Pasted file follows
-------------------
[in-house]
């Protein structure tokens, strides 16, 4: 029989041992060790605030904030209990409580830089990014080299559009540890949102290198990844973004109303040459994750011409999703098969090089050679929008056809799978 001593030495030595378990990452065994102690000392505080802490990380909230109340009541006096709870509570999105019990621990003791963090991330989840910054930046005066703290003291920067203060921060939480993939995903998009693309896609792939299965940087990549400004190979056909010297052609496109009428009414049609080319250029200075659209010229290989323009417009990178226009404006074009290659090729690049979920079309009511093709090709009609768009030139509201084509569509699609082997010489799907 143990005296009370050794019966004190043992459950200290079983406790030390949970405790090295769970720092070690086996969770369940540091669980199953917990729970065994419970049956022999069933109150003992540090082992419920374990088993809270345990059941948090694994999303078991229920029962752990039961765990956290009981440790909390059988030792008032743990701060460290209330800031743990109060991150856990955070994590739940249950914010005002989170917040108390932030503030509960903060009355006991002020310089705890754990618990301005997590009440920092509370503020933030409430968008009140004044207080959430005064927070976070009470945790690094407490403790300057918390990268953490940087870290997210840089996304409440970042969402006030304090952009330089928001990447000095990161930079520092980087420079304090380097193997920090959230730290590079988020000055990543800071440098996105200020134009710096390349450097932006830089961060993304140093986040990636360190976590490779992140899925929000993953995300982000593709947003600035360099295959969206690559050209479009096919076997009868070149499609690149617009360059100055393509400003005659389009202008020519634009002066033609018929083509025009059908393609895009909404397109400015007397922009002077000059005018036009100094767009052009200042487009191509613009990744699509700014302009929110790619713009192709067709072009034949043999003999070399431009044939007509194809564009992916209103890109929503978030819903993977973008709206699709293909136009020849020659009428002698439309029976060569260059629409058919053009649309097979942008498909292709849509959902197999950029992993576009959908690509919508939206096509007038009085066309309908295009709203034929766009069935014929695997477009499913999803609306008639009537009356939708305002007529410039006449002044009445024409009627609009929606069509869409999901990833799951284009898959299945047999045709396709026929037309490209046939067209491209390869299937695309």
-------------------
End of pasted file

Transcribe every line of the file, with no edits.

[in-house]
């Protein structure tokens, strides 16, 4: 029989041992060790605030904030209990409580830089990014080299559009540890949102290198990844973004109303040459994750011409999703098969090089050679929008056809799978 001593030495030595378990990452065994102690000392505080802490990380909230109340009541006096709870509570999105019990621990003791963090991330989840910054930046005066703290003291920067203060921060939480993939995903998009693309896609792939299965940087990549400004190979056909010297052609496109009428009414049609080319250029200075659209010229290989323009417009990178226009404006074009290659090729690049979920079309009511093709090709009609768009030139509201084509569509699609082997010489799907 143990005296009370050794019966004190043992459950200290079983406790030390949970405790090295769970720092070690086996969770369940540091669980199953917990729970065994419970049956022999069933109150003992540090082992419920374990088993809270345990059941948090694994999303078991229920029962752990039961765990956290009981440790909390059988030792008032743990701060460290209330800031743990109060991150856990955070994590739940249950914010005002989170917040108390932030503030509960903060009355006991002020310089705890754990618990301005997590009440920092509370503020933030409430968008009140004044207080959430005064927070976070009470945790690094407490403790300057918390990268953490940087870290997210840089996304409440970042969402006030304090952009330089928001990447000095990161930079520092980087420079304090380097193997920090959230730290590079988020000055990543800071440098996105200020134009710096390349450097932006830089961060993304140093986040990636360190976590490779992140899925929000993953995300982000593709947003600035360099295959969206690559050209479009096919076997009868070149499609690149617009360059100055393509400003005659389009202008020519634009002066033609018929083509025009059908393609895009909404397109400015007397922009002077000059005018036009100094767009052009200042487009191509613009990744699509700014302009929110790619713009192709067709072009034949043999003999070399431009044939007509194809564009992916209103890109929503978030819903993977973008709206699709293909136009020849020659009428002698439309029976060569260059629409058919053009649309097979942008498909292709849509959902197999950029992993576009959908690509919508939206096509007038009085066309309908295009709203034929766009069935014929695997477009499913999803609306008639009537009356939708305002007529410039006449002044009445024409009627609009929606069509869409999901990833799951284009898959299945047999045709396709026929037309490209046939067209491209390869299937695309």